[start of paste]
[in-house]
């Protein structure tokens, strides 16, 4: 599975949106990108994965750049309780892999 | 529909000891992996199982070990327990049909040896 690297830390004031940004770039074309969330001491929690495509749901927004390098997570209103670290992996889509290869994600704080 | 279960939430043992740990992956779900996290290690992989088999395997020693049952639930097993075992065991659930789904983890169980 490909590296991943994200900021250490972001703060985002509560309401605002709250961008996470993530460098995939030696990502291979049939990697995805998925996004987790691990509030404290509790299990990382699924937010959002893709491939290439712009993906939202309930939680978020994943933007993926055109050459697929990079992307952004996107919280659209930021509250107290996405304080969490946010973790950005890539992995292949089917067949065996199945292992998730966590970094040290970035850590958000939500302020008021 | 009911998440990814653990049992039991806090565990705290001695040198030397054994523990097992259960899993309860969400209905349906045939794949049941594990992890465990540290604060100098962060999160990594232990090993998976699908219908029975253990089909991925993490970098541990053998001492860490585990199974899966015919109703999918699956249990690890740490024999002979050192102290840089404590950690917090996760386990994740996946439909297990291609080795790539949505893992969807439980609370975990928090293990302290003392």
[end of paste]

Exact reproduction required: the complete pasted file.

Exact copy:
[in-house]
């Protein structure tokens, strides 16, 4: 599975949106990108994965750049309780892999 | 529909000891992996199982070990327990049909040896 690297830390004031940004770039074309969330001491929690495509749901927004390098997570209103670290992996889509290869994600704080 | 279960939430043992740990992956779900996290290690992989088999395997020693049952639930097993075992065991659930789904983890169980 490909590296991943994200900021250490972001703060985002509560309401605002709250961008996470993530460098995939030696990502291979049939990697995805998925996004987790691990509030404290509790299990990382699924937010959002893709491939290439712009993906939202309930939680978020994943933007993926055109050459697929990079992307952004996107919280659209930021509250107290996405304080969490946010973790950005890539992995292949089917067949065996199945292992998730966590970094040290970035850590958000939500302020008021 | 009911998440990814653990049992039991806090565990705290001695040198030397054994523990097992259960899993309860969400209905349906045939794949049941594990992890465990540290604060100098962060999160990594232990090993998976699908219908029975253990089909991925993490970098541990053998001492860490585990199974899966015919109703999918699956249990690890740490024999002979050192102290840089404590950690917090996760386990994740996946439909297990291609080795790539949505893992969807439980609370975990928090293990302290003392």